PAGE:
Should Doulas Offer Free Services Is The Wrong Question

Aug 26, 2013 by

It seems every doula with a blog has weighed in on the “no free births” debate and every doula with an opinion has expressed it on Facebook.  The debate usually goes something like this:

“If you don’t charge, you demean my services.  You make doula work appear unprofessional or not worth paying for.  By giving away your services, people are less likely to pay me for mine.  They won’t value what we do.  And since our customers usually employ us only once or twice in their lifetime, they will tell other people a free doula is as good as an expensive one.  Third party payers will continue to refuse to reimburse us because they’ll say a consumer could get the same services for free or a professional is not required.”

Beneath this argument is a current of fear.  We want our profession to be recognized as legitimate.  As birth doulas, our actions are often invisible.  They are only missed when we aren’t there.  Our fear is if those we are welcoming into our professional ranks undermine our work – even if it is out of ignorance – how can we ever rise into a position of recognition and be seen as having a unique and valuable contribution to maternity care?  Will we ever be able to earn a living wage to support our families?

We have no control over how other doulas set their fees or how they feel the calling of doula support fits into their lives.  However we do have control over ourselves.  When we examine the root of our fear, we can take action to address those issues in other ways.  We need to establish the value of our own experience and contributions.  Some doula businesses have already done this with tiered pricing based on experience and credentials.  With each successive tier, more skills are added to the list.  Parents and payers can easily see what they are paying for.  Individual doulas have added a section on their own web site:  “What I know now after 20, 40, 100 births” or “What makes my services special”.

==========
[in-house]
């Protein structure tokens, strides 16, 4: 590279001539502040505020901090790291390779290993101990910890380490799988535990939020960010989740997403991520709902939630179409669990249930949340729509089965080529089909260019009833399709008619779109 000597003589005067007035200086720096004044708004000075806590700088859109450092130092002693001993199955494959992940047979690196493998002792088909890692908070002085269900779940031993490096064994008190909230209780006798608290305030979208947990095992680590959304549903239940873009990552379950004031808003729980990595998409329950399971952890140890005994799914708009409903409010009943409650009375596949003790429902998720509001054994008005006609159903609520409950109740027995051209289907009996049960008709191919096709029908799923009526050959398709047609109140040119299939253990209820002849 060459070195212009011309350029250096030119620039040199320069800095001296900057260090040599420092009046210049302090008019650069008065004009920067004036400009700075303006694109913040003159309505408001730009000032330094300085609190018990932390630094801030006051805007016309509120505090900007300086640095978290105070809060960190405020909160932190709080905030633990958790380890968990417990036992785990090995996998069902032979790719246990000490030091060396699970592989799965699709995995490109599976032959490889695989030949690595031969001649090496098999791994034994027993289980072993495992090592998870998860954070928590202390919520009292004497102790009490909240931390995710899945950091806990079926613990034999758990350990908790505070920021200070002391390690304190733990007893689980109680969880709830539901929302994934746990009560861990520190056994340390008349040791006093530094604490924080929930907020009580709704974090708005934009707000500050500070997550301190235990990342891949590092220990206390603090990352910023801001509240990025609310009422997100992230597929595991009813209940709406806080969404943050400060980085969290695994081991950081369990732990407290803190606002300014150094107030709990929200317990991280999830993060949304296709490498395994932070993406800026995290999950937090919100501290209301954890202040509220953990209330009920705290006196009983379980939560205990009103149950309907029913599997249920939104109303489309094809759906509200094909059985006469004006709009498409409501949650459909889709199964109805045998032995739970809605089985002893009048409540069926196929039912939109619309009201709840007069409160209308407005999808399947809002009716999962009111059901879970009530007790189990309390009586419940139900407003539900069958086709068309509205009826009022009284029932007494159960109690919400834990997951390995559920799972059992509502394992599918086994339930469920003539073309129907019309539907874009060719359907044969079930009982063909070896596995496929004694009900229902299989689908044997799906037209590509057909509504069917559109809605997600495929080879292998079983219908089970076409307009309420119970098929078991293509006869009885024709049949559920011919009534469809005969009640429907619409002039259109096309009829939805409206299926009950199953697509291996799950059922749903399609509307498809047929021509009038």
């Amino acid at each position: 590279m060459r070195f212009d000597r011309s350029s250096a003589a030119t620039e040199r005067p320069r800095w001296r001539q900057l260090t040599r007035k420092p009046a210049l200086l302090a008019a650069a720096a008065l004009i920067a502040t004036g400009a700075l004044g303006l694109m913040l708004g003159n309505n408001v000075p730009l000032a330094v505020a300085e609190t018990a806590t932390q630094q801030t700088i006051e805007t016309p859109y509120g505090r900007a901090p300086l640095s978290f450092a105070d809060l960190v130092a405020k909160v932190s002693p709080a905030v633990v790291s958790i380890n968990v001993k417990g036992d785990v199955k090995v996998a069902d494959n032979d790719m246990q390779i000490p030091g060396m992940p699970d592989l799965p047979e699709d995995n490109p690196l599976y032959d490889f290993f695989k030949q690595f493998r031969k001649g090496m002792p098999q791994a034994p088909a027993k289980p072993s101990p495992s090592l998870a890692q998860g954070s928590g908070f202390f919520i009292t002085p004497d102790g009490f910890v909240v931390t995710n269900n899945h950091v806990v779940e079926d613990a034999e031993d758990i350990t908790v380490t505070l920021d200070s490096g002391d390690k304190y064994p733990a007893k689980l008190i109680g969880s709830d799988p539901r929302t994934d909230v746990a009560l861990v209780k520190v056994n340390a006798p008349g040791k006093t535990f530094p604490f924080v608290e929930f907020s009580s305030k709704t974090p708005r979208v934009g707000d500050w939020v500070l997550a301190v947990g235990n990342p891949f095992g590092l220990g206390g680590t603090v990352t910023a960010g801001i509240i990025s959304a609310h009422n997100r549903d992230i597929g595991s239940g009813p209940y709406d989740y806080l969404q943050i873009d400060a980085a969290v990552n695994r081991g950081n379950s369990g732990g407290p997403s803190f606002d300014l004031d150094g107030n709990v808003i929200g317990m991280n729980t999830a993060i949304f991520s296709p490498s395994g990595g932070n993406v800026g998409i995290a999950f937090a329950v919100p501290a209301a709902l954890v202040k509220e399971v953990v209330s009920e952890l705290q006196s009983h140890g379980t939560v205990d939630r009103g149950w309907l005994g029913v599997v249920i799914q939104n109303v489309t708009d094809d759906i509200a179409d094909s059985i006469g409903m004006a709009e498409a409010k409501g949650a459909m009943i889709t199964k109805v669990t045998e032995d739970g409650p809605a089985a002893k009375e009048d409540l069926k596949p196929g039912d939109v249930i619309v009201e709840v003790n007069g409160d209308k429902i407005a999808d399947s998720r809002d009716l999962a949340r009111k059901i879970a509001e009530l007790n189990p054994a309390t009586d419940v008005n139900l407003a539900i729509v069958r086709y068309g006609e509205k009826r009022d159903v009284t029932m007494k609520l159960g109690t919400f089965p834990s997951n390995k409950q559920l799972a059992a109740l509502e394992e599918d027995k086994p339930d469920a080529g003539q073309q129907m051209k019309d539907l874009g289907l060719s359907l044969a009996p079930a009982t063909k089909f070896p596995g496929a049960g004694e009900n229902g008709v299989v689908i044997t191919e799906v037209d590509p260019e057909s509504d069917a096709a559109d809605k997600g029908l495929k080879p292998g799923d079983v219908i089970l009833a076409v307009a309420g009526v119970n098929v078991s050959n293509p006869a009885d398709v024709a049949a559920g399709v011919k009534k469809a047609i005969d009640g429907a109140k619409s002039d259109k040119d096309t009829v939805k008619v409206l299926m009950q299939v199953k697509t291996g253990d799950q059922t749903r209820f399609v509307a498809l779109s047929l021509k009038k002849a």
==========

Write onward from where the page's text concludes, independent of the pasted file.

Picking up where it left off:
Instead of putting our efforts into controlling the newbies – and there are thousands of them every year – those of us who have survived past the first ten births need to make a LOUD statement about what we bring to the labor room.  There are fewer of us and we’re busier and more tired, but we have lasted.  We need to value ourselves first. 

My goal with this blog is to give you tools to do just that.  You need to go forth in your own community and state loudly and clearly, “I have something to offer that benefits everyone in the labor room.  It requires training, experience, and very few people can actually be an effective birth doula.”  We must support one another in this stage of our profession’s growth by actively promoting our value to families and to care providers.  Yup.  If you’re doing it right, you make a positive difference for nurses, midwives and physicians too.

It is up to us to use research and other evidence to create change.  After 27 years in this business, I have seen it grow incredibly.  For the first ten years, I didn’t even use the word “doula” to describe what I did.  This argument about “no free births!” is a part of our growing pains.  But we have to recognize it for what it is – a response to our fear.  Once we can name what we are really scared of, we can act to change those circumstances where we do have control.  I am eager to see what we will do next.